I wish I would have made my wounds visible sooner because I know some would be there at the ready with bandages. Perhaps I would’ve healed sooner.


I originally published this post on Medium
depression

there's beauty in the attempt (and honesty)

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I have a friend coming over for brunch today and I’m pulling out all the stops: homemade blueberry waffles topped with fresh compote, maple bacon, fruit salad and brewed coffee. It’s been a while since I’ve had someone over–possibly because my home is my refuge, and I couldn’t imagine anyone in it because I viewed the slightest intrusion as a pillage on my sanctuary. Although I’ve been in California only a brief time (five months), it feels like home because it’s not yet blemished by all the history. Even though I moved apartments in the Brooklyn brownstone I once lived, I felt haunted by Sophie’s passing (among other things), and I could feel the weight of having grown up in Brooklyn and seeing it changed. And while the city has been remodeled to the point where it’s barely recognizable, I still have the memory of it. I still remember being a teenager, riding the subway, my feet on the seats.

In Los Angeles, there are no subways, and the streets are clean and expansive. People drive and I walk, and sometimes I’ll walk the eight miles from Beverly Hills to Santa Monica simply to feel space.

Last week, WordPress emailed my end-of-year report, which is kind of like an annual report for your blog, and I normally try not to look at these things, to concern myself with the business of numbers because numbers have a way of doing things to you, altering what and how your create. And it’s no surprise that this space had demonstrably more traffic when I was happy, and people seemed to fall out of the frame when I got sad. And then this put me to thinking about social media and how it can be brutally suffocating with everyone demanding that you be positive, happy and in a constant state of growth and repair. People want to read about your dark times only in the past tense, only when you’ve made it out to the other side and you are gleaming and dressing your wounds. There is so much talk, so much desire for that which is real and authentic, yet we see time and time again how people are rewarded for their artful representation of a coveted life. People want their darkness in manageable doses (that one book everyone reads/movie everyone sees) because possibly they have so much (or little) going on in their lives that they don’t want the burden of someone else’s grief. Rather, they reach out to light so religiously they don’t realize when they’ve been burned and blinded by it.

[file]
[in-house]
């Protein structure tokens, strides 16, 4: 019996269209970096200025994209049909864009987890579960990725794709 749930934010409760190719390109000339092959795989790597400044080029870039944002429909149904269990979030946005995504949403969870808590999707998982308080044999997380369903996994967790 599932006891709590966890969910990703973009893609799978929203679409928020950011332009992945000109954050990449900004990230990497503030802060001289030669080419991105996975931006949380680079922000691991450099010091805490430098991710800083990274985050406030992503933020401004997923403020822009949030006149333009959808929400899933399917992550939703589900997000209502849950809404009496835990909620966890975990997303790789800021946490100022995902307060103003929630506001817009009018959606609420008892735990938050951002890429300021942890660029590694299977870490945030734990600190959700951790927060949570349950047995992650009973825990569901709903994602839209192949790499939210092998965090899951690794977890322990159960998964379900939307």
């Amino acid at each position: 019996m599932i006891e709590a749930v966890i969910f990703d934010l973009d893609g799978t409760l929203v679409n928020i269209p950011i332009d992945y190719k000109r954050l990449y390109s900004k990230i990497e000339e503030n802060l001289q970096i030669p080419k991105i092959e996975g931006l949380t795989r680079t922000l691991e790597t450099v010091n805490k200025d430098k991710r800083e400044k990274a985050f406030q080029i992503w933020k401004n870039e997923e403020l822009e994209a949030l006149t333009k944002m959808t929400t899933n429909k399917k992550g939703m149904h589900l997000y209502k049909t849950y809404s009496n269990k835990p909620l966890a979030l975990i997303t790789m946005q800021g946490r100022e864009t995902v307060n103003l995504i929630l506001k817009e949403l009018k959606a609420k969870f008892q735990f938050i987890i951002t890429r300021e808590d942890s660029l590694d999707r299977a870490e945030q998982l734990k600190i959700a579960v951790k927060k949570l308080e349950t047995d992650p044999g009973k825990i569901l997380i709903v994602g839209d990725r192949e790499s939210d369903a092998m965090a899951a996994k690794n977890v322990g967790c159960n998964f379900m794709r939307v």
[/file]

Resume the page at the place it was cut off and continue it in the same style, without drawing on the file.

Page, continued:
When I was a teenager, I kept losing PTA-sponsored writing contests because people always died in my stories. Parents can’t reward something that disturbing, a teacher once confided to me. Later, when I was at Columbia, a teacher asked me in my first year why people in my stories died and I was confused and said because that’s what happens. My father once told me that I hold on to darkness too hard. In response, I said no, it was more like I didn’t like letting it go. There’s a difference, even though at the time I didn’t know what that difference was.